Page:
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Freedom is a mirror. Freedom can show me up for what I am. Leave me free to face my responsibilities, and I have to face up to myself. The ten-year-old boy insists to his father, “At my age I should be free to start smoking.” His father reasons with him, but with no success. Finally he says to the boy, “All right, son, you’re free to try it.” When the boy does and, in the process, turns green and everything around him begins to spin, the boy has learned something about smoking, about ten-year-olds, about himself. His freedom was a mirror.

The prodigal son asked for his inheritance and for the freedom to set out on his own. Reluctantly his father gave him that freedom. Later, when the son sat penniless and defeated among the husks in the far country, he had made a discovery, “Father, I am not worthy to be called your son.”

Freedom is a mirror. When I insist on bearing my responsibilities, as indeed I must, I also have to bear the consequences and face the truth about myself—whoever I may be. I may be the American business community, free to take responsibility for the national “inheritance.” But suppose that in my freedom—though I’m never convinced I have enough of it—I nevertheless become prodigal and waste the nation’s substance, pollute its air and its water, give only token consideration to its unemployables, and exploit its consumers. Then my freedom, the freedom of American business, only mirrors my unworthiness to be free.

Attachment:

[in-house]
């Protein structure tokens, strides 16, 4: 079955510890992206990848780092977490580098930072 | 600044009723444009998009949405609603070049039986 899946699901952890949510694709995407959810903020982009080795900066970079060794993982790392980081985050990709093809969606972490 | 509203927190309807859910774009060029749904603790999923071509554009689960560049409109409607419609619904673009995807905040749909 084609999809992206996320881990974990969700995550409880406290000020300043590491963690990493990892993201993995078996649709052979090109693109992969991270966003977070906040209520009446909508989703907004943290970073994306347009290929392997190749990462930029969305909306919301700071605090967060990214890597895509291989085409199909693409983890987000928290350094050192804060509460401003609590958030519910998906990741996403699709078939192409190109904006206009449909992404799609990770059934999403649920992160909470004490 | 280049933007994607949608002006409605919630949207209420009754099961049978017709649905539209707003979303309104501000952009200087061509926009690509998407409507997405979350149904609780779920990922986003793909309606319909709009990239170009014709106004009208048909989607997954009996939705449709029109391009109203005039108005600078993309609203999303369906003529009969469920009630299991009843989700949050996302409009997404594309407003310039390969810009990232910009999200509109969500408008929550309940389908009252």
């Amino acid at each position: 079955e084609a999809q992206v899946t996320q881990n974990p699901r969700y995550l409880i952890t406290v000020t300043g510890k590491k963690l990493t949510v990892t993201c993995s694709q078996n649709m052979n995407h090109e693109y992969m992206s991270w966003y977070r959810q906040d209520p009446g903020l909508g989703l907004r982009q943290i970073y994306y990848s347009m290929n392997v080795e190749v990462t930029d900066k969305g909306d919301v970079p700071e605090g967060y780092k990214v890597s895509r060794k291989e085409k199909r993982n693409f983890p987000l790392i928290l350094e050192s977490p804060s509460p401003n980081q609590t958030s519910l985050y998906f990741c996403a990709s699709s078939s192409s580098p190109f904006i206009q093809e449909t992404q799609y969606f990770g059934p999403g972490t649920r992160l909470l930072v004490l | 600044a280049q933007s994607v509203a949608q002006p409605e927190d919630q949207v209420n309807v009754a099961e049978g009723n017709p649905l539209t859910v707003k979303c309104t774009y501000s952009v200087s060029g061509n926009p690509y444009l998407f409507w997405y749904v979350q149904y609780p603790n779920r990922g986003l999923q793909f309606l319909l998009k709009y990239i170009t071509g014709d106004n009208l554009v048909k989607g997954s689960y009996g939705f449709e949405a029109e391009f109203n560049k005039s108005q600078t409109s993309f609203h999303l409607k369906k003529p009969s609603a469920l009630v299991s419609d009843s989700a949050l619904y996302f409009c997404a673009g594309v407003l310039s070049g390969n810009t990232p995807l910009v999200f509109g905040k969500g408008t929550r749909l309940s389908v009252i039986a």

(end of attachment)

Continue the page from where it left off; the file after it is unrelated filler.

I may be The American Family, free to take responsibility for my family members. But suppose that in this freedom I mortgage myself to death on creature comfort yet begrudge the cost of my youngsters’ and other peoples’ youngsters’ education. Suppose what I show these youngsters of married life forever ruins their respect for it. Suppose I abandon their spiritual care to a Sunday School and their grandparents to loneliness and a little Medicare. Then my freedom, the freedom of the American family, only mirrors my unworthiness to be free.

I may be The American Student, liberated more and more from the old restrictions of curriculum and grading system and campus discipline, free more and more to take responsibility for my own education. But suppose that in my new freedom I flunk my courses or just squeak by with the barest minimum, find it increasingly difficult to get myself to classes anymore and increasingly tempting to blame my uninteresting teachers—as though I were really that dependent upon my teachers.

From Canva